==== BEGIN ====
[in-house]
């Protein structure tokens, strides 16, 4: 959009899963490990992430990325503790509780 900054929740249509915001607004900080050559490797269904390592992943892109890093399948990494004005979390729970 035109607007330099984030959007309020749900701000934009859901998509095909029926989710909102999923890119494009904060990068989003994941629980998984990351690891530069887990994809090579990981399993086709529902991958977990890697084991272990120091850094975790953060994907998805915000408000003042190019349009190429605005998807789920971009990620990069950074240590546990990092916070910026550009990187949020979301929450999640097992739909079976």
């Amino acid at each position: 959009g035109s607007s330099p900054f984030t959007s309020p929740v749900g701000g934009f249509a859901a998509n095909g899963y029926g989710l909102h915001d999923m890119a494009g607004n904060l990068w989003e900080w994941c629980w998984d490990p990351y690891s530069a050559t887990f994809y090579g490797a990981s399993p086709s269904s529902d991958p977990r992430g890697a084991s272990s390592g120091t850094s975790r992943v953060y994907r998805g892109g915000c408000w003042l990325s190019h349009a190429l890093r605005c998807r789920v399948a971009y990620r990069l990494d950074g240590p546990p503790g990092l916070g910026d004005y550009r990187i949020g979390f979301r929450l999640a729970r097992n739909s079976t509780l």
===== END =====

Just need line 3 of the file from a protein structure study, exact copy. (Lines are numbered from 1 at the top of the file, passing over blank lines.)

């Amino acid at each position: 959009g035109s607007s330099p900054f984030t959007s309020p929740v749900g701000g934009f249509a859901a998509n095909g899963y029926g989710l909102h915001d999923m890119a494009g607004n904060l990068w989003e900080w994941c629980w998984d490990p990351y690891s530069a050559t887990f994809y090579g490797a990981s399993p086709s269904s529902d991958p977990r992430g890697a084991s272990s390592g120091t850094s975790r992943v953060y994907r998805g892109g915000c408000w003042l990325s190019h349009a190429l890093r605005c998807r789920v399948a971009y990620r990069l990494d950074g240590p546990p503790g990092l916070g910026d004005y550009r990187i949020g979390f979301r929450l999640a729970r097992n739909s079976t509780l």